While I’ve managed to get through this month of anniversaries in reasonably good shape, I think the reason I’ve been so obsessed with David Foster Wallace’s death, aside from the general sorrow when someone dies who has changed the landscape of the medium in which you’re trying to work, is that the most difficult thing for me to get through about Patrick’s death was the role depression played. Patrick had been fighting a fierce battle in the months before he died, a battle that was waged minute by minute. I’d been doing what I could, but as anyone who has lived with someone who is stuck in that hole will tell you, there is very little you can do.  Whether Patrick’s death was an accident or an act of impulse, it was depression that led to him driving his truck off that embankment that night. Sweet, big-hearted, talented people can be hollowed out — I suppose that’s why I’ve been so obsessed with Wallace’s death. It’s not just that death itself is incomprehensible on a personal level — that the people we love can just disappear — but then there’s this other thing — this dark cloud that can steal the people we love away from us right before our eyes. That nothing we do can help. That we can’t help someone we love who is in terrible pain.

Add to that the general terror of the times — we’re at war, our financial markets are collapsing, and our artists are losing their will to live — it all feels very ominous. And so I do what I always do when I get the existential wobbles. I go outside and work in the garden. I pick tomatoes. I make sauce and boil jars and put up pints of tomato sauce for winter. I make something (even if it’s not a new novel). All we can do, as the Dalai Lama tells us, is to make positive effort for the good. Sometimes that feels like a very small effort, but if it can push back the darkness, then I suppose that’s the best we can hope for.

Birthday again …

Patrick would be 42 today — it’s always a bittersweet day, to say the least. But even though he’s no longer with us, I like to celebrate his memory on his birthday. Like the Day of the Dead when we decorate graves with flowers and take our dead relatives their favorite foods and drinks as a way of reminding them, and ourselves, that although we’ve been separated, we never really do lose on another.

So tonight we’re all having dinner tonight at our friend Jim’s restaurant. We had Patrick’s last birthday there — it was a fun and festive evening — and at one point my darling brother, wearing a kid’s blue cone-shaped birthday hat, looked up from the end of the table to make a toast. “Despite some setbacks,” he said. “This has been one of the happiest years of my life. Thank you for being such great friends and for welcoming us into your lives.”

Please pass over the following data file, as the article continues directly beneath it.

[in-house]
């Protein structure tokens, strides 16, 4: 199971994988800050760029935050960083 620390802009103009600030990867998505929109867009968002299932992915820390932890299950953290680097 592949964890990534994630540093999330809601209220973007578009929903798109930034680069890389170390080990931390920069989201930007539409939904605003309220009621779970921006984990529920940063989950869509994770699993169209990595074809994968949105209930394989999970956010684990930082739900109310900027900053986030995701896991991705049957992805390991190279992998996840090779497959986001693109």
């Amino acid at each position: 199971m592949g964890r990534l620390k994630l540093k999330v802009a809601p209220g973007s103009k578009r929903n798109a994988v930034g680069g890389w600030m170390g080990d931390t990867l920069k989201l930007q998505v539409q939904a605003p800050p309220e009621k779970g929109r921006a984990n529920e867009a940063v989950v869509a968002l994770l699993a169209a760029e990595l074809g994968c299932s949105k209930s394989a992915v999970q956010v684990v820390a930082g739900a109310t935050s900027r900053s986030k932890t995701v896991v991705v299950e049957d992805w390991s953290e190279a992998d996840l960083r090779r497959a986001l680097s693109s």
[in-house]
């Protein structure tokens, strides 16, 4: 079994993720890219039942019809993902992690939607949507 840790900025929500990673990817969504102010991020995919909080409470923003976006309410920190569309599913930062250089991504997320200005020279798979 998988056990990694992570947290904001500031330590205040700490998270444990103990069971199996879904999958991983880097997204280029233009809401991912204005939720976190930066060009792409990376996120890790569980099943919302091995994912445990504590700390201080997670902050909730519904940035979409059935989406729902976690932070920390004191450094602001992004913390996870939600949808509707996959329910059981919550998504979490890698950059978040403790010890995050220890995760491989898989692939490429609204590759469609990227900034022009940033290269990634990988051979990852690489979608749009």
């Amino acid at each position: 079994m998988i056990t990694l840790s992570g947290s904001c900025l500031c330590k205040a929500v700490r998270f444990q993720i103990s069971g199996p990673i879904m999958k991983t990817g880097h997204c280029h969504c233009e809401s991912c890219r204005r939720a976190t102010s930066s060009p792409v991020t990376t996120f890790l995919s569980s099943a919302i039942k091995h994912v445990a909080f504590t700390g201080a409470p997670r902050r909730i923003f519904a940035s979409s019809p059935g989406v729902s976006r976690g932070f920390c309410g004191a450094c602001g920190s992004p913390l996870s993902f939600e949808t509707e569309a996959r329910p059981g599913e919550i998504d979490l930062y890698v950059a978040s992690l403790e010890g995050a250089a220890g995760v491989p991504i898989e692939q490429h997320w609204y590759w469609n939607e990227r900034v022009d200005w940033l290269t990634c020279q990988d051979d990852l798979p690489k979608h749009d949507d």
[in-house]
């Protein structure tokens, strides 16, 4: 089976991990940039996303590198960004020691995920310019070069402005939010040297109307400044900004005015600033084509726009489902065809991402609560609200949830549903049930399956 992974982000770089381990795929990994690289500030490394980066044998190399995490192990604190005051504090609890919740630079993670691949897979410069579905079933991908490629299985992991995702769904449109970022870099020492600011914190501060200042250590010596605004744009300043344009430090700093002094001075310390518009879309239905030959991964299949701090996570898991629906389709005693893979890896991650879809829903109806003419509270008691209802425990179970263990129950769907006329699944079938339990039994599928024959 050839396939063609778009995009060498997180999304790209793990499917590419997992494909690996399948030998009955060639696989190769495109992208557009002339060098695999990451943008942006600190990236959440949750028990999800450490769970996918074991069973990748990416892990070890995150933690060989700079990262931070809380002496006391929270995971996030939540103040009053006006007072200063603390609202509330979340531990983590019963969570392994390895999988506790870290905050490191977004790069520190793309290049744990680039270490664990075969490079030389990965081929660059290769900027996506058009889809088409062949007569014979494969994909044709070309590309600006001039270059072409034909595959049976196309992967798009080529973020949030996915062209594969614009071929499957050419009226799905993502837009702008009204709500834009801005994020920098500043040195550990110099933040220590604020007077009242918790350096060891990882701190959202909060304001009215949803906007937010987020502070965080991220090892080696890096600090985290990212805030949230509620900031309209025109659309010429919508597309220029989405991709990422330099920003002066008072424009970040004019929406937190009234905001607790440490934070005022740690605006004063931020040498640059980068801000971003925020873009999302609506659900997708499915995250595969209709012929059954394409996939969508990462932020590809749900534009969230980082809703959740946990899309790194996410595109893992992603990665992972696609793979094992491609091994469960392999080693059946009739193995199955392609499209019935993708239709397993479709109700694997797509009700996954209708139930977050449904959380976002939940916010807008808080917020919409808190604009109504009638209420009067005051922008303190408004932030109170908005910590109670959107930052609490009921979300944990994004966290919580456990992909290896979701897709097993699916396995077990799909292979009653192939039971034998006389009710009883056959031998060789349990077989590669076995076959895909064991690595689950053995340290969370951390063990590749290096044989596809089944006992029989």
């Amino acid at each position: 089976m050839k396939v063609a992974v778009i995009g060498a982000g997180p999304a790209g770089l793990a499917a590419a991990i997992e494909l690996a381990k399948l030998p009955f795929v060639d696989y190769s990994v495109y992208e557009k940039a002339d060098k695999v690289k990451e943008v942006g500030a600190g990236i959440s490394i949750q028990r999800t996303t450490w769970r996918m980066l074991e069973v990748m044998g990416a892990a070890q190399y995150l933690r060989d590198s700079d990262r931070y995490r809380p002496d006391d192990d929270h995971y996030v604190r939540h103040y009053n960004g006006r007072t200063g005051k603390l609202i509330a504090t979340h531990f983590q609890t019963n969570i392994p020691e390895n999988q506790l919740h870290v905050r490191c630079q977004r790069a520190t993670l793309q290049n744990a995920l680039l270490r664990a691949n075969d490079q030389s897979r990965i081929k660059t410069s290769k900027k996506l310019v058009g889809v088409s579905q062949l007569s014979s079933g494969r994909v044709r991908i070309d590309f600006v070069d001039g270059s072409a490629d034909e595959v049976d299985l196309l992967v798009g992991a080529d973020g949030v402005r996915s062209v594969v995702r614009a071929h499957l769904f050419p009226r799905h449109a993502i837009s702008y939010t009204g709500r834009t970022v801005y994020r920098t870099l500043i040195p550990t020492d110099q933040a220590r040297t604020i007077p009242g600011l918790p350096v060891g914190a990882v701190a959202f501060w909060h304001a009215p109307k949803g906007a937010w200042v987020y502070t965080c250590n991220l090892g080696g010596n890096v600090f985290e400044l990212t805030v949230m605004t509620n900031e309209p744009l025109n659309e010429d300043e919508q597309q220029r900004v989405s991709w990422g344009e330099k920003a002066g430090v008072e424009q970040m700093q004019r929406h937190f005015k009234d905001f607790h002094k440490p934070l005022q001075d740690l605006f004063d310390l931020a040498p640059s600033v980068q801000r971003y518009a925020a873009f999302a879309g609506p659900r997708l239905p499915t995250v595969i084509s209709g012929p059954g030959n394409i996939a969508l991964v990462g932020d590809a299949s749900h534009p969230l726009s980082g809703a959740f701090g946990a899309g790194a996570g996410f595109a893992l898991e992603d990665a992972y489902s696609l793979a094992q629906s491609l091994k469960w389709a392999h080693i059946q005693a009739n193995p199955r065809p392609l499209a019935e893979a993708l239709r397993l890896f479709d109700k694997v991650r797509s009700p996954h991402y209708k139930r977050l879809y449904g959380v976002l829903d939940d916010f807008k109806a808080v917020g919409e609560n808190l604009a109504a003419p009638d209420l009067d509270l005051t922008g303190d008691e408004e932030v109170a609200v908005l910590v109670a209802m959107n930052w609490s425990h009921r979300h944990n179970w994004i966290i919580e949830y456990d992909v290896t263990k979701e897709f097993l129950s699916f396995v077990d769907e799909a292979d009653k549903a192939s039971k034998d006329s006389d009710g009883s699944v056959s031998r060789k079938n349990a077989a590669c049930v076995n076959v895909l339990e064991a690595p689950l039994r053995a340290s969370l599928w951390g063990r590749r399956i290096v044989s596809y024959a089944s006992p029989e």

And so, in memory of Patrick, a guy who had to start over more times than anyone should have had to, and who was nonetheless someone who managed to keep looking for the positive in every situation, here’s a great post at zen habits called “Why Living a Life of Gratitude Can Make You Happy.”

Madeleine L’Engle

You’ve probably seen by now that Madeleine L’Engle has died. Despite having been the kind of kid who could walk between classes with my nose in a book and never bump into anyone (I also became very quick at taking tests because we were free to read after we were done), I was never a big fan of A Wrinkle in Time. As a kid, I had a horror of stories where things turned into other things — Alice in Wonderland, for example. Perhaps it’s because I had the kind of life where 180s were all too common, where people disappeared for good, where chaos was too much the norm.
However, in my twenties, I stumbled across A Circle of Quiet the first of L’Engle’s Crosswicks Journals. I devoured these four books, books that chronicled L’Engle’s marriage, motherhood, the death of her mother (who I’m shocked to find from the review on Amazon, was born during the Civil War — can you imagine? We’re still in some cases, only two generations away from the Civil War?) and most fascinating for me, the growth of her faith.

L’Engle was an Episcopalian, and for many many years she held a position at the Cathedral of St. John the Divine in New York City. It’s been years since I’ve looked at any of these books, but I remember them vividly as a series that glowed like a beacon, gave me hope that perhaps it was actually possible to live a good life — to raise kids, write, build a marriage, and find some sort of faith that wasn’t blind, but was a faith that required all of one’s intellect.

I read these books in an old, broken-down farmhouse at the bottom of a holler in North Carolina. I had a room that opened onto the porch in a house I shared with three or four other people, and I was working as a raft guide for something like sixty bucks a week. I’d just fled New York City, and didn’t have the foggiest idea what I was going to do next with my life, and I’ll always be grateful to Madeleine L’Engle for giving me a kind of hope that somehow, if I followed my confused heart, and tried to live what my college Classics professor called “a virtuous life”, that somehow, I’d find a way to build a real life.